8. If search terms were used to generate a potentially responsive document review dataset, coordinate with the service provider to make sure the search terms are persistently highlighted in the documents. This helps the attorneys understand why a particular document was included in the review.
9. Most document reviews will set aside potentially privileged documents that will be reviewed at a later time based on privilege search terms. However, it is a good idea to persistently highlight the privilege search terms in the potentially responsive documents just in case.
10. Coordinate with the lead associate and the service provider to make sure the coding panel is set up before Day 1 of the document review. Keep in mind there may be edits to make immediately following the orientation meeting on Day 1.
11. Create an Outlook distribution list that includes all of the review attorneys and litigation support. The lead associate and litigation support will use the distribution list to communicate updates to the entire review team. Litigation support will keep an eye on the content of these emails in order to offer advice for a technical solution.
12. Ideally, before the document review begins, forward the production specifications to the service provider, schedule a phone call to discuss data mapping fields from their review database to the production specifications, and finally, request a sample production deliverable of 100 documents that you will quality check.
13. Arrange for an orientation meeting on Day 1 for the review attorneys, lead associate/partner, and litigation support to (a) discuss the case overview, (b) discuss the document review guidelines, (c) discuss the software coding panel, (d) answer any questions and (e) make last minute changes to the review guidelines or software coding panel.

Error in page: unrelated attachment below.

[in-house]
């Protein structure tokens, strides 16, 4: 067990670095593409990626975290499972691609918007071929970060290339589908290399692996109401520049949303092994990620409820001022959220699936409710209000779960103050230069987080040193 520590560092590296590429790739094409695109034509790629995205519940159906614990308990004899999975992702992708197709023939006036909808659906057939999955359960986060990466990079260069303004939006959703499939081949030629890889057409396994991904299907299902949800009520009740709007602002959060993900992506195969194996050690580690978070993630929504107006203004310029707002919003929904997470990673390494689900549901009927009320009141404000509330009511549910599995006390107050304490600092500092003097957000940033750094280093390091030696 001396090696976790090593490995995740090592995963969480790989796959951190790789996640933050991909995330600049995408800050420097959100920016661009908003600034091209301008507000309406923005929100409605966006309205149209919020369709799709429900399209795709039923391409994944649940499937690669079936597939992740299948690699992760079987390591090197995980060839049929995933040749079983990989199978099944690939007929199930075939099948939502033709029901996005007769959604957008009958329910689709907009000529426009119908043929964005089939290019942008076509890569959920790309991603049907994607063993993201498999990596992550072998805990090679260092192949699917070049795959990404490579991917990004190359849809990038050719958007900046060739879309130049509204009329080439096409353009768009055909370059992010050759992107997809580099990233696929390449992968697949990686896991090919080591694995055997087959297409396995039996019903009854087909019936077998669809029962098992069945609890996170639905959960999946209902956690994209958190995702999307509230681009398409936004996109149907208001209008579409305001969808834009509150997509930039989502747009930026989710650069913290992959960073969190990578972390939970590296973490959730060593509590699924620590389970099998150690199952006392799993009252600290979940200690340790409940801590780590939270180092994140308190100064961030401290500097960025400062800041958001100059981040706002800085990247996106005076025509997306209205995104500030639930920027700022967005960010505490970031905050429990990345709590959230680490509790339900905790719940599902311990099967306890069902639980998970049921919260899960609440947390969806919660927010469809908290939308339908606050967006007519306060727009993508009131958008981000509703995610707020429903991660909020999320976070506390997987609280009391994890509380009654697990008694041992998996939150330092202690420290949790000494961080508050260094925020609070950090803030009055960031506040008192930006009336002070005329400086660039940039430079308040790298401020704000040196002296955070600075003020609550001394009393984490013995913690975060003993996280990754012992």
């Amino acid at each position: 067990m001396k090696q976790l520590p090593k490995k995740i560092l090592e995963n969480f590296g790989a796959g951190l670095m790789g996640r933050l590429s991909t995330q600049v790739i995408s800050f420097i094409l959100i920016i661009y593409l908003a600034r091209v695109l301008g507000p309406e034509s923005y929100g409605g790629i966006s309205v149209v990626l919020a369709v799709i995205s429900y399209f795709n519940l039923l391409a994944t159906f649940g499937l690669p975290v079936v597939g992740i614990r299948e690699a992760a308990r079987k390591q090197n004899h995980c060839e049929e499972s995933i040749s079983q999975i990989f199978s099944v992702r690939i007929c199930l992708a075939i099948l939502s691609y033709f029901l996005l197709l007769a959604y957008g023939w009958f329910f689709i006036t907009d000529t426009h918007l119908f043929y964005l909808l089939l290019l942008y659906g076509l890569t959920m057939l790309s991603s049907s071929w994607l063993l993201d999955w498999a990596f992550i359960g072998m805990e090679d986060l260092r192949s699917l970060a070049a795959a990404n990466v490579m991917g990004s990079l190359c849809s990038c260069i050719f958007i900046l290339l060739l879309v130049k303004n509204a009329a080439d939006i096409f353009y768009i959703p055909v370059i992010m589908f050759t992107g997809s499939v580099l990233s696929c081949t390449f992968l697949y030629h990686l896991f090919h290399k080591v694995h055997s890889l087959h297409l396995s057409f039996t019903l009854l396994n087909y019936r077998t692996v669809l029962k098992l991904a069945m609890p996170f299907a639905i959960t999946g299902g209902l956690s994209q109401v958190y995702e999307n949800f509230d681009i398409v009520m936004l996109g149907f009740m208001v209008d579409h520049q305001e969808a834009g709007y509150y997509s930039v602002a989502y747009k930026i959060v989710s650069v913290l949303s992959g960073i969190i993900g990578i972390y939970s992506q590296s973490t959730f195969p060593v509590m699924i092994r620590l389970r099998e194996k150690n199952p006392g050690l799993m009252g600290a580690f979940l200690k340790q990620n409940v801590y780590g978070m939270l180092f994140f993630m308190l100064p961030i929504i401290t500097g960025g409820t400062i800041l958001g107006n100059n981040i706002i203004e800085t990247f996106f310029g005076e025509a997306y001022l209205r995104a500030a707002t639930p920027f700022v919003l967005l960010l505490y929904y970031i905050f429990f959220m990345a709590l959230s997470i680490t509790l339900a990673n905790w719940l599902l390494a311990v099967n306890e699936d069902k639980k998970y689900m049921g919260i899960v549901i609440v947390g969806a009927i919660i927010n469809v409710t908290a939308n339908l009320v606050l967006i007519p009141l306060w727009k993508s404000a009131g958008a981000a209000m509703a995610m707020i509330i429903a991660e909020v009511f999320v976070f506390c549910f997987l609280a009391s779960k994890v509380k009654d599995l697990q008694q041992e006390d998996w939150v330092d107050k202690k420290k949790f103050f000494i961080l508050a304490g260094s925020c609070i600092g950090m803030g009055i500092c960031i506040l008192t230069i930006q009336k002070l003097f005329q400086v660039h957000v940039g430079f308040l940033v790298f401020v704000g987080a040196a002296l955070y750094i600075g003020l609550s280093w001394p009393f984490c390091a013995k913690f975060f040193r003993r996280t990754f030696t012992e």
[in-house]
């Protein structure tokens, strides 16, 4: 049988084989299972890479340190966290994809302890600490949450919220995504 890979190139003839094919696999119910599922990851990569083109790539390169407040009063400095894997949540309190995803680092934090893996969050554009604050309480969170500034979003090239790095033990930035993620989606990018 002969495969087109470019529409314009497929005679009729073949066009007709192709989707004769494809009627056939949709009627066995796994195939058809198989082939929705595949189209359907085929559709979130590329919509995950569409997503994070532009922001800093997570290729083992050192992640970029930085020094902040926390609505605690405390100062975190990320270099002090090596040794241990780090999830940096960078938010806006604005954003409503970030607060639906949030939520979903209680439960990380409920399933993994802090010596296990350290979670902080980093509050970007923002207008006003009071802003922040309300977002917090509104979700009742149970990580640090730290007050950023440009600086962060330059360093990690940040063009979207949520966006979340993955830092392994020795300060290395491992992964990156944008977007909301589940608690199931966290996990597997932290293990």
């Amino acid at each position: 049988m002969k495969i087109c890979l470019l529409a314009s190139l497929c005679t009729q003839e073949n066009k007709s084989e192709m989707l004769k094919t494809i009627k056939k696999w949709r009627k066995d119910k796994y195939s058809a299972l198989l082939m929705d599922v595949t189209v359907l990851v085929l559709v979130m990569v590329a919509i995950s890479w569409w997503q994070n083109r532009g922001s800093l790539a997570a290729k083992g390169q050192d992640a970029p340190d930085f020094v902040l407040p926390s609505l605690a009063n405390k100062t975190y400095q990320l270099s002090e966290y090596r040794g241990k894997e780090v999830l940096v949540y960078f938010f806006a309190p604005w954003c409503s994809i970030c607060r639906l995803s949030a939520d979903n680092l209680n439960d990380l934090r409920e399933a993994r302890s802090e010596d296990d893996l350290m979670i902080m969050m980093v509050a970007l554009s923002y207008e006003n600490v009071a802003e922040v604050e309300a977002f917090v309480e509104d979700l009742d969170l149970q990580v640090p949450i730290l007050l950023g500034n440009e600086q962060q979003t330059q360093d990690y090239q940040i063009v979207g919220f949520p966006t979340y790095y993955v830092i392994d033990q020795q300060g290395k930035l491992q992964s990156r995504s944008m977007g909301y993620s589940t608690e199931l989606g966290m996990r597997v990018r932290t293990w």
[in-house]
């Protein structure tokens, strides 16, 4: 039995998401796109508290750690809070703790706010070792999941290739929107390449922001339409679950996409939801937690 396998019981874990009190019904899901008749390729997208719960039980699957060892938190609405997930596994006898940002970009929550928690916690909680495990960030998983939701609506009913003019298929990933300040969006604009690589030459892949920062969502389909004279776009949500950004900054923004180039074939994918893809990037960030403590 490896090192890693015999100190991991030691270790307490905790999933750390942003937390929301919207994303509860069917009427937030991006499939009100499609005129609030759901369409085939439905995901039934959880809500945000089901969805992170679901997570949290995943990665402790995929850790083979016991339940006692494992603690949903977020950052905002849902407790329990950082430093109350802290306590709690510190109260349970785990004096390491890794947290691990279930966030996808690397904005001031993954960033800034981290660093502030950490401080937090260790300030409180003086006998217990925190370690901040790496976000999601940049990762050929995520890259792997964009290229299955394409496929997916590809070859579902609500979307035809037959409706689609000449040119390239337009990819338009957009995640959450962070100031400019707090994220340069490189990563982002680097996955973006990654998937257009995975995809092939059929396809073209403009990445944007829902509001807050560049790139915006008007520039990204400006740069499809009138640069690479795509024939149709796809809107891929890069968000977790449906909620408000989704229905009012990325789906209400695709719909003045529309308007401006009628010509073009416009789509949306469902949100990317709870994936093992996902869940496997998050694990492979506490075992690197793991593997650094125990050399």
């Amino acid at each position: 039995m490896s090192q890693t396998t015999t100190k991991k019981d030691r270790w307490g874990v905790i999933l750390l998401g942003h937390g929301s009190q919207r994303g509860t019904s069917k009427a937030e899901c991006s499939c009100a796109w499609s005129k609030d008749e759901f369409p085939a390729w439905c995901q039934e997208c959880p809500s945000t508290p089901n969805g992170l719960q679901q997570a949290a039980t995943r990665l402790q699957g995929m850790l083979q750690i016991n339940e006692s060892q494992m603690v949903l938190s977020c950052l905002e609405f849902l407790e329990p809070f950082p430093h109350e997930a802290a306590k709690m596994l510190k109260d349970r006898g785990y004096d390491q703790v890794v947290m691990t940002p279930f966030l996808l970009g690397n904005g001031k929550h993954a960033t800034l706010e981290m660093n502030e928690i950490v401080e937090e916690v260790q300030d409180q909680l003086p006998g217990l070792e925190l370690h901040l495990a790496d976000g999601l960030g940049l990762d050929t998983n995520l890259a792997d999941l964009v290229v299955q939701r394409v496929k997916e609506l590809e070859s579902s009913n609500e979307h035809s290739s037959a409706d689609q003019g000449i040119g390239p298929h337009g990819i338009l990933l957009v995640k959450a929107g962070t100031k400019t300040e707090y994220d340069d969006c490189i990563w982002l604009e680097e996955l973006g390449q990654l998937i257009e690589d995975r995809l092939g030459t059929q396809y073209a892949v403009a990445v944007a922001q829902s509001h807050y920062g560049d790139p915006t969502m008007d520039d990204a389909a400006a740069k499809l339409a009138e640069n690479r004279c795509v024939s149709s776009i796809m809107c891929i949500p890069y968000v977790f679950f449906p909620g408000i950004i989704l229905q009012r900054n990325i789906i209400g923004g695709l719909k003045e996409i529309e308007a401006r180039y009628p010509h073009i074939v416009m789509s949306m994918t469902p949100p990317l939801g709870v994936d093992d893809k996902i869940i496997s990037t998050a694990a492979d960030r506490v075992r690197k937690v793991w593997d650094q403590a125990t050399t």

14. Arrange for a software training session on Day 1 for the review attorneys if they have not used the software previously.
15. Arrange for a 1:1 software training session with the lead associate at their convenience if they have not used the software on a prior project.
16. Initiate a discussion with the review attorneys about work hours. Find out who the early morning people are and who the night owls are. Based on your experience with the lead associate and their typical schedule, ask the review attorneys to arrive at the office by 9:30am at the latest and to let you know if they will be leaving before 5:00pm. The lead associate needs to be able to call last minute meetings with the document review team and have most of the team present.
17. Encourage the review attorneys to collaborate with each other regarding coding decisions. Sometimes one person will understand a topic better than another person.
18. Encourage the review attorneys to save up their questions before contacting the lead associate. In other words, avoid an excess of interruptions for the lead associate.
19. The litigation support professional should check in often with the review team and ask them a few questions. This encourages open communication. For instance:
(a) Do they have everything they need to succeed (e.g., second monitor, comfortable chair, or comfortable room temperature)?
(b) Have they experienced any issues with the software (e.g., slowness, problems with searching or locating documents, or problems exporting PDFs or natives for the lead associate)?
(c) Have they seen any issues with the document types in the review database (e.g., certain file types won't load consistently, weird characters, or unreadable documents)?
(d) Have they experienced any problems with the coding process (e.g., tags that need to be moved upward in the coding panel due to frequent use, enabling or disabling family coding for a particular dataset, or too many privileged documents showing up in potentially responsive documents)?